[fpc-devel] integer, cardinal

Marco van de Voort marcov at stack.nl
Mon Apr 18 12:32:56 CEST 2005

> On Monday 18 April 2005 09:02, Marco van de Voort wrote:
> > > Well, and I actually do this in a major app at work. Not on
> > > everything, of course, but it can heavily simplify some stuff, for
> > > instance because I can use the Low and High-attribu^Wfunctions on
> > > the type which is safer than using constants, because the compiler
> > > can do the work for me.
> >
> > I typically use enums. They suffer from the same to-disk problem
> > though, but that can be remedied using the proper directives.
> Well, I don't think I will ever use enums to define things like 
> frequency limits.

Since I don't use 16-bit systems, and frequencies above 2GHz are not my
domain that is not really a problem for me.
> Ok, in that case you're probably out of luck and have to use fixed size 
> types in almost any case. Still, you probably want to define them 
> separately and explicitely instead of relying on some compiler 
> behaviour. At least that's what I do:

There are similar things already defined in unit ctypes. This way you can
for FPC make even this unit independant of what happens with integer/qword
etc, because the unit is adapted per platform.

{$ifdef FPC}  // 1.9.x +
  mysint8type = ctypes.cint8;
  myuint8type = ctypes.cuint8;
  // inferior compilers ( :-) )

> Alas, AFAICS there is no way to define the range and the storage size of 
> a type independent from each other in FPC?

No. Only 1,2,4,8 sized integer types exist, in both flavours, and in ctypes
identifiers are predefined. (actually ctypes is defined as containing types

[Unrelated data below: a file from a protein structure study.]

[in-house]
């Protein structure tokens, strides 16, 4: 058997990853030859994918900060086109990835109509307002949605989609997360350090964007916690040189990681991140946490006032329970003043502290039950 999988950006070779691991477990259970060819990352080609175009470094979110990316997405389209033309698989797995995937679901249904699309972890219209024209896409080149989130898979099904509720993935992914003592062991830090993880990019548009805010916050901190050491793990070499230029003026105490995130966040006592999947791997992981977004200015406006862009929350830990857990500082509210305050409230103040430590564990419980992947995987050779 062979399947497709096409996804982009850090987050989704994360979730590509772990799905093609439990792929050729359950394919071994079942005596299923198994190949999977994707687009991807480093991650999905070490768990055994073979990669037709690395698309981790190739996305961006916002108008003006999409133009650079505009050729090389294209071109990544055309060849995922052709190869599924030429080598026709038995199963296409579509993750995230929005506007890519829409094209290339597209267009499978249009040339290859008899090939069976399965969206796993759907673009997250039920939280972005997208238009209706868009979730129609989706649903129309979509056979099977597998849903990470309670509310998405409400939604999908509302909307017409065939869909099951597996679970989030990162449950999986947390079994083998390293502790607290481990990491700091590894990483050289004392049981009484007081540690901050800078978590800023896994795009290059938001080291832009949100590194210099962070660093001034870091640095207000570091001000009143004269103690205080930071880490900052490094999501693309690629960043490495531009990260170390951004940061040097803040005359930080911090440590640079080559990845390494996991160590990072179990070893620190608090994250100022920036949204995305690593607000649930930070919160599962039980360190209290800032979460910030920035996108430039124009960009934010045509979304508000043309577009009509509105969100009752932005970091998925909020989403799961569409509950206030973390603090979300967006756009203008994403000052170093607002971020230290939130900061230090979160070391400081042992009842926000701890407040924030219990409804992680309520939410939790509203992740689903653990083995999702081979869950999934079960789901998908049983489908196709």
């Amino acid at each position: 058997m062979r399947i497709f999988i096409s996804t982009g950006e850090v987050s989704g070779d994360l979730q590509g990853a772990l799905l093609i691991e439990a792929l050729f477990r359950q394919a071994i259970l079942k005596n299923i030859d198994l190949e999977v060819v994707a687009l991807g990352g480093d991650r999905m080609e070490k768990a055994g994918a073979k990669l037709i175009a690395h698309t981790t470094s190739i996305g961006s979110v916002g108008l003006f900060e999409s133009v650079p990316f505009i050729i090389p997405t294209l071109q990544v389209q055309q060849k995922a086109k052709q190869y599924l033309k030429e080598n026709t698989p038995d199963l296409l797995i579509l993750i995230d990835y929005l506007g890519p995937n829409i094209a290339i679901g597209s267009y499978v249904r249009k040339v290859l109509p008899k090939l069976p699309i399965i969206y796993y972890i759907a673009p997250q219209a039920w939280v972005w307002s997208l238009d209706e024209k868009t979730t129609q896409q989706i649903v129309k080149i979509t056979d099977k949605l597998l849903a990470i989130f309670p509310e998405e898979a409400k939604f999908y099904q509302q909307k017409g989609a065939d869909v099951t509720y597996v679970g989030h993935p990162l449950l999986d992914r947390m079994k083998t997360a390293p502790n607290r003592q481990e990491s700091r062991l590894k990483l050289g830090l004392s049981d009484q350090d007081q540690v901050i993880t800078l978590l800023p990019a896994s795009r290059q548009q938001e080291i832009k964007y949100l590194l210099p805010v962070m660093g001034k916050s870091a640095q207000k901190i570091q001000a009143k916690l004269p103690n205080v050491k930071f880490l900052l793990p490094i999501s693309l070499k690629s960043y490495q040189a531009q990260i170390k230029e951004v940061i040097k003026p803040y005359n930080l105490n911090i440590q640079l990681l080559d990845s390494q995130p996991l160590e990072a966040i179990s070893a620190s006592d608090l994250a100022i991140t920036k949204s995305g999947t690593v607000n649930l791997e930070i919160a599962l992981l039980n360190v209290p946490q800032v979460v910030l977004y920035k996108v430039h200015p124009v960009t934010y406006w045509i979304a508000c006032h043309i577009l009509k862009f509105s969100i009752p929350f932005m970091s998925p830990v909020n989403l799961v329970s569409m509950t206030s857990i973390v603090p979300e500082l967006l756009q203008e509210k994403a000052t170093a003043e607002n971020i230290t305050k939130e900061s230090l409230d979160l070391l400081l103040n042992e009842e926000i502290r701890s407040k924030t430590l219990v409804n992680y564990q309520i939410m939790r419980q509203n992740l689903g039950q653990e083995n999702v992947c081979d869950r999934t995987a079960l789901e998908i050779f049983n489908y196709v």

for the reference C compiler on that platform for header purposes, but the
size-invariant types are also defined and commonly reused)

Other sizes are rarely used (3 byte sometimes in RGB handling code), and would
only unnecessarily complicate the codegeneration.
> > And it is a lot more laborous.
> Well, that's not really an argument (at least not on its own). The work 
> *can* pay off, even for pure documentation purposes.

IMHO not really. I'd rather spend some time on the fileformats and their
docs. Such code is typically near-mechanically creating conversions for data
formats, hardly worth item-per-item documentation.
> Yes, I think I can understand that. In that case I too would use binary 
> formats, I guess.

(a nice example is also the game angband. x86 savegames work on ppc systems
etc, and IIRC I tried a 64-bit alpha running OpenBSD too once)
> I kind of agree with that. My bad experience comes from the fact that 
> (some of) the people who wrote the code I am maintaining and moved to 
> Linux now just wasn't done that way. Binary formats where used for 
> almost everything, nobody cared for alignment and so on... So every 
> once in a while some internal structures changed and *kaboom* the new 
> version couldn't read the old data.

IOW the problem was bad programmers, not evil binary formats ;-)
I learned a lot of the tricks with dealing with binary files in my BBS era
days. This due to the 16->32bit changes, different compilers, the large
amounts of versions of binary files floating around, and the danger of
truncation by modem.

Adapting to endianess was only a small change.

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